I saw photos from a recent performance Asian Dope Boys gave at legendary Berlin club Berghain and… Holy. Shit. Interest was piqued, to say the least. My man Mao Mao (above), who performs under the moniker Beio, looks like a Buddhist demon king that came to life, did everyone's drugs, and went on the hunt for man-flesh to re-up his body mass. Asian Dope Boys co-founder Yu Han, known to the fans as China Yu, looks like an Epicurean harlequin, an imperial courtesan-wraith screaming out of some Qing Dynasty horror story.
Sick. Tell me more.
Actually, Asian Dope Boys is less a performance concept than a label, stemming from Tianzhuo's desire to break out of the narrow-mindedness of institutional art world schmoozing. (For a more capital-A "Art"-type of deal, check out Tianzhuo's Trayastrima exhibit/performance, opening on Saturday at Chi Art Space in K11.) They'll officially midwife this strange new vision into the Shanghai scene with a party on Saturday at Arkham featuring live dance and music performances from Paris' House of Drama, musician/butoh dancer NSDOS, French hip hop producer Nodey, and Beijing DJ Shackup.
Ahead of that, I asked Tianzhuo and Yu Han to introduce the dope:
Chen Tianzhuo (bottom center), Yu Han (top right), and Beio (top center), aka Asian Dope Boys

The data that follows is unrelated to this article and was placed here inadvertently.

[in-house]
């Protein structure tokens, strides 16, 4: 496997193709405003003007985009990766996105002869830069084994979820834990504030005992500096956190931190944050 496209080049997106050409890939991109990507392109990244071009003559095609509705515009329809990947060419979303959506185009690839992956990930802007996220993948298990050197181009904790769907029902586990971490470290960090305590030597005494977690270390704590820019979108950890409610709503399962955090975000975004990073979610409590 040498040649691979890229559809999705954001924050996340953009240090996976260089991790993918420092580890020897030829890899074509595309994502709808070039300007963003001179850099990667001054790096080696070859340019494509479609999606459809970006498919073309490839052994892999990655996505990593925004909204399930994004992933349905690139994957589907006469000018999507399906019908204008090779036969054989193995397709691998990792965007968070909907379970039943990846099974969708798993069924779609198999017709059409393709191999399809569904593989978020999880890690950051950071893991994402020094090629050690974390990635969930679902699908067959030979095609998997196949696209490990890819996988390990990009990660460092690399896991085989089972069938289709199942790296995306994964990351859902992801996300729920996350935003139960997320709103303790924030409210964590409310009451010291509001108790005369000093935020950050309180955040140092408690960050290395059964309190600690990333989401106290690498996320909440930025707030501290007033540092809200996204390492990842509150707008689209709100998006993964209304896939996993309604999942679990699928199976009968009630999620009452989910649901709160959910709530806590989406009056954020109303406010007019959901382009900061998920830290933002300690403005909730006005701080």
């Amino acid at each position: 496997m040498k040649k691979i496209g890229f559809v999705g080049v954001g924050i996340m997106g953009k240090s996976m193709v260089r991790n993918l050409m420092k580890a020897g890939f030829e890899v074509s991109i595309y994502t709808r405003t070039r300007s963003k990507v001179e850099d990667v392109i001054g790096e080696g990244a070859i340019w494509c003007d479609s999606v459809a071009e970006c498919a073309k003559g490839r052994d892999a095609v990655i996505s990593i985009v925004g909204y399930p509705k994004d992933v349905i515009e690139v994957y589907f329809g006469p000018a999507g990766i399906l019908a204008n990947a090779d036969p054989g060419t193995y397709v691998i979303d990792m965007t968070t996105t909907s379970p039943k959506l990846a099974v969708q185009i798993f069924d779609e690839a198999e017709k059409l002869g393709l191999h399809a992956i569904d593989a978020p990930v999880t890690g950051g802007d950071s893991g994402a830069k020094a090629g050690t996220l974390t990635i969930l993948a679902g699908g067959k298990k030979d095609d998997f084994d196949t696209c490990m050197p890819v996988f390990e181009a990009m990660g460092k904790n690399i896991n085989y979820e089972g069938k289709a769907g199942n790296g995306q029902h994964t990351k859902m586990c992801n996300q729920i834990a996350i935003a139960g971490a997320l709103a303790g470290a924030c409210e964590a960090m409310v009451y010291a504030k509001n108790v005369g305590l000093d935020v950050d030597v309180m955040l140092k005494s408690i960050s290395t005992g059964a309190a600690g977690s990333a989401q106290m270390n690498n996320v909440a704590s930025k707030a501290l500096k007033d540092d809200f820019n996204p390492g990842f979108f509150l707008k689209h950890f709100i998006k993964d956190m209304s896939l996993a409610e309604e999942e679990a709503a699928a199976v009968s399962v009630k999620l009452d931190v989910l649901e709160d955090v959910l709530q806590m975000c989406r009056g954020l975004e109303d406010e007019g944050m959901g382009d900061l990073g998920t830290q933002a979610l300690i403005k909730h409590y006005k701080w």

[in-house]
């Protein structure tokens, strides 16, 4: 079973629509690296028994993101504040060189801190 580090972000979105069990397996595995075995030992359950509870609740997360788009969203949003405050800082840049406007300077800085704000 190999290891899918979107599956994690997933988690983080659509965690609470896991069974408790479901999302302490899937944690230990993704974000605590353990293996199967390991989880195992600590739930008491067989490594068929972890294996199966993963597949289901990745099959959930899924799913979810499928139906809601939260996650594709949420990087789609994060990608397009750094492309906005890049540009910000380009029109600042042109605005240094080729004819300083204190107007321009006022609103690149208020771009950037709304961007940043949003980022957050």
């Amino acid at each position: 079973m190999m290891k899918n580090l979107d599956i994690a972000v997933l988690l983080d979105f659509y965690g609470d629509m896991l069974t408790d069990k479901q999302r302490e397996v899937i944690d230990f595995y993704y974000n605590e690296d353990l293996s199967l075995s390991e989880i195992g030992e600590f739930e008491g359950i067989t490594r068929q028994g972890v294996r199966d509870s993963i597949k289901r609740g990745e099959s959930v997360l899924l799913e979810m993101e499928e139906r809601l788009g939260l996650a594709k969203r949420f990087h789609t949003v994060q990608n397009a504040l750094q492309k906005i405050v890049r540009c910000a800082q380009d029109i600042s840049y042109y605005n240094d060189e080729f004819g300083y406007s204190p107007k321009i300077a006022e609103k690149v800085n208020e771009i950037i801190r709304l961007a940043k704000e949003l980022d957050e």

SmSh: First can you introduce yourselves? Who are you, where are you, what do you do, etc…
Chen Tianzhuo: We're Asian Dope Boys, a Chinese label. We want to bring underground and alternative things from all over the world to China, and at the same time throw our own parties, produce our own merchandise and publications, or any other work that's fun or interesting to us.
Yu Han: I'm Yu Han, I live in Beijing, currently doing the Asian Dope Boys label.
SmSh: How long have you been working together? What attracted you to each other's work initially?
Tianzhuo: Yu Han and I first collaborated on my video work "19:53", he was an actor in it. Afterwards we collaborated on performances at Palais de Tokyo in Paris and Berghain in Berlin, he also joined as an actor and performer in those. After that, I had the idea to start a label, and I thought he'd be really good to work with on it. He's very passionate about this kind of work, and we're already familiar with each other's temperaments.
Yu Han: We've been working together for over a year now, since I took part in Tianzhuo's piece "19:53". I really liked working on that. Later, the experience of performing at Palais de Tokyo was really stimulating, it felt right. I liked that even more. Tianzhuo always posts stuff online that I think is really fancy. For him, it's probably my body figure that attracts him.